Becoming Visible: Quaker Outreach at Colleges

Last week I traveled up to Boone, North Carolina to assist the SPICE (Acronym for core Quaker testimonies: Simplicity, Peace, Integrity, Community, & Equality) Quaker student group at Appalachian State University with their table at the Student Involvement Fair. These fairs are quite common at college campuses at the beginning of the school year and each club and/or student group can have a table to introduce fellow students to who they are.

IMG_20160815_145740677As a religious club, the SPICE club was in the same room with all the other religious clubs
on campuses. We were next to the Presbyterian/Episcopal club, and near other denominational campus ministries, like the United Methodist Wesley Foundation and Catholic Campus Ministry They were also at least half a dozen parachurch groups, like Cru, formerly known as Campus Crusade for Christ. There were a lot of variety for students to choose from. I am glad Quakers appear as one of the options.

During the fair the SPICE group had a cardboard display about their group and they had printed stickers with their name on it and wrote on the back their meeting time for the semester. (Their meeting time changes each semester dependinIMG_20160815_150928812 (1)g on the class schedules of the members.) I brought with me a life-size Quaker Man from my meeting, First Friends Meeting of Greensboro, and some chocolates to give out.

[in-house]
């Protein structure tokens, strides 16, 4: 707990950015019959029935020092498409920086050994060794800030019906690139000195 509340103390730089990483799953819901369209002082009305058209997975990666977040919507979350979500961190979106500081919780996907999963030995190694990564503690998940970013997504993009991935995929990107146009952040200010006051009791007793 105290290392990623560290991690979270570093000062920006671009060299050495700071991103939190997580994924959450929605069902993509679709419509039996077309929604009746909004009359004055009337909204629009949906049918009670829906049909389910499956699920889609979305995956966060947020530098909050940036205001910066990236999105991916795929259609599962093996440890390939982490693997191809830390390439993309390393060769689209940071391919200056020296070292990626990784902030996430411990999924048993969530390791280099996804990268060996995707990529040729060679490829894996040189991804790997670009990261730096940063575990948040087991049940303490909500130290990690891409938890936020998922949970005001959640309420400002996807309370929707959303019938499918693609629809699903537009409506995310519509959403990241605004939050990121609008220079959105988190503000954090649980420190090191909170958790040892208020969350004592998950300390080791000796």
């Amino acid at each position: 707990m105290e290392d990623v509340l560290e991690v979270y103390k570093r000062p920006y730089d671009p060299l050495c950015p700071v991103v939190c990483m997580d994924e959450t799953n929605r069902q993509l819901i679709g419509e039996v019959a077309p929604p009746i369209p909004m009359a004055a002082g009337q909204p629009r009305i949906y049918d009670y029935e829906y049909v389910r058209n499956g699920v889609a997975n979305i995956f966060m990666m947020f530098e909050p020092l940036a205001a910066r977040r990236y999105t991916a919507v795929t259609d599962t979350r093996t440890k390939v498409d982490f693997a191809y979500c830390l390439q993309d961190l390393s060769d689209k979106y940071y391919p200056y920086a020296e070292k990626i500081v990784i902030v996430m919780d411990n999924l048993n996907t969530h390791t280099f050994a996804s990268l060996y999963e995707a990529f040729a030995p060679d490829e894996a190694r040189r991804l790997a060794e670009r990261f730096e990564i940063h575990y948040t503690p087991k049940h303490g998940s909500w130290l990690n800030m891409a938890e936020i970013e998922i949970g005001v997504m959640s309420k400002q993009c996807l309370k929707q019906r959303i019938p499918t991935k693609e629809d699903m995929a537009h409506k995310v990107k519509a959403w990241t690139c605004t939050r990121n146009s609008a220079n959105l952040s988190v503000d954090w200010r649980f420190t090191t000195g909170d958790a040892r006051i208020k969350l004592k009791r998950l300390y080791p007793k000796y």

Throughout the event, we gave out chocolates and stickers to App students. We asked people if they had heard of Quakers or if they were interested in being involved with a faith community based on simplicity, peace, integrity, community, and equality. By the end of the event, we had a list of 12 student names and contact information and had given out all of the SPICE stickers.

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Joe & Harriet wtih Quaker Man

Now, the SPICE group leadership, made up of Ellen, Harriet, and Joe, are reaching out to these students and planning some great events for this upcoming semester. I am working with them this year to help their efforts to reach out to the larger campus community at Appalachian State and to help plan events

Just imagine if Quakers were on more college campuses, what if we were able to reach a dozen students each year on, say, 25 campuses. What impact would that cause on students’ lives? What impact would that have on the future of the Religious Society of Friends? We have a powerful message to share about a faith centered on peace and community. This message to share that needs to be shared alongside other ministry groups on college campuses. Students are indeed eager to hear it! We need to become visible on these campuses!

As I wrote earlier in the summer, I am currently working on setting up a network of Quaker campus ministries at non-Quaker higher education institutions to support students like Ellen, Harriet, and Joe, in developing Quaker groups on their campuses. These groups help to sustain Quaker students in their faith journey during college. I welcome any support in helping to identify: